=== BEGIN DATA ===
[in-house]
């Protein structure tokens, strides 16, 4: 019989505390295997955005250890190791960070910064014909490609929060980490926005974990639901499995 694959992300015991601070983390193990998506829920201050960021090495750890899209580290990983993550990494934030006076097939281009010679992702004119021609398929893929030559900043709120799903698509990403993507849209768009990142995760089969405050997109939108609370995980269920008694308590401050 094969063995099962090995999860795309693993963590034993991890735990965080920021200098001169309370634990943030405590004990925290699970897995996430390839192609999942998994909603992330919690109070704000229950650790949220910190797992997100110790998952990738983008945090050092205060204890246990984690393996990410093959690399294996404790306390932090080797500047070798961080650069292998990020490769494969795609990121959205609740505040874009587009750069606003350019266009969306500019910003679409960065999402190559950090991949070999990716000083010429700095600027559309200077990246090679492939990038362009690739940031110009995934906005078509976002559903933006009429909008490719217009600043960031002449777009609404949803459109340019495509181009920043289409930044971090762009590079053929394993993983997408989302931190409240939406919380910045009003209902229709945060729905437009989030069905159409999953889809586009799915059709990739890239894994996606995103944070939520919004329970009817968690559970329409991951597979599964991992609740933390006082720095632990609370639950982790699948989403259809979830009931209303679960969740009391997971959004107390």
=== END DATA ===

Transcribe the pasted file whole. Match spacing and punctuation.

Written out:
[in-house]
């Protein structure tokens, strides 16, 4: 019989505390295997955005250890190791960070910064014909490609929060980490926005974990639901499995 694959992300015991601070983390193990998506829920201050960021090495750890899209580290990983993550990494934030006076097939281009010679992702004119021609398929893929030559900043709120799903698509990403993507849209768009990142995760089969405050997109939108609370995980269920008694308590401050 094969063995099962090995999860795309693993963590034993991890735990965080920021200098001169309370634990943030405590004990925290699970897995996430390839192609999942998994909603992330919690109070704000229950650790949220910190797992997100110790998952990738983008945090050092205060204890246990984690393996990410093959690399294996404790306390932090080797500047070798961080650069292998990020490769494969795609990121959205609740505040874009587009750069606003350019266009969306500019910003679409960065999402190559950090991949070999990716000083010429700095600027559309200077990246090679492939990038362009690739940031110009995934906005078509976002559903933006009429909008490719217009600043960031002449777009609404949803459109340019495509181009920043289409930044971090762009590079053929394993993983997408989302931190409240939406919380910045009003209902229709945060729905437009989030069905159409999953889809586009799915059709990739890239894994996606995103944070939520919004329970009817968690559970329409991951597979599964991992609740933390006082720095632990609370639950982790699948989403259809979830009931209303679960969740009391997971959004107390």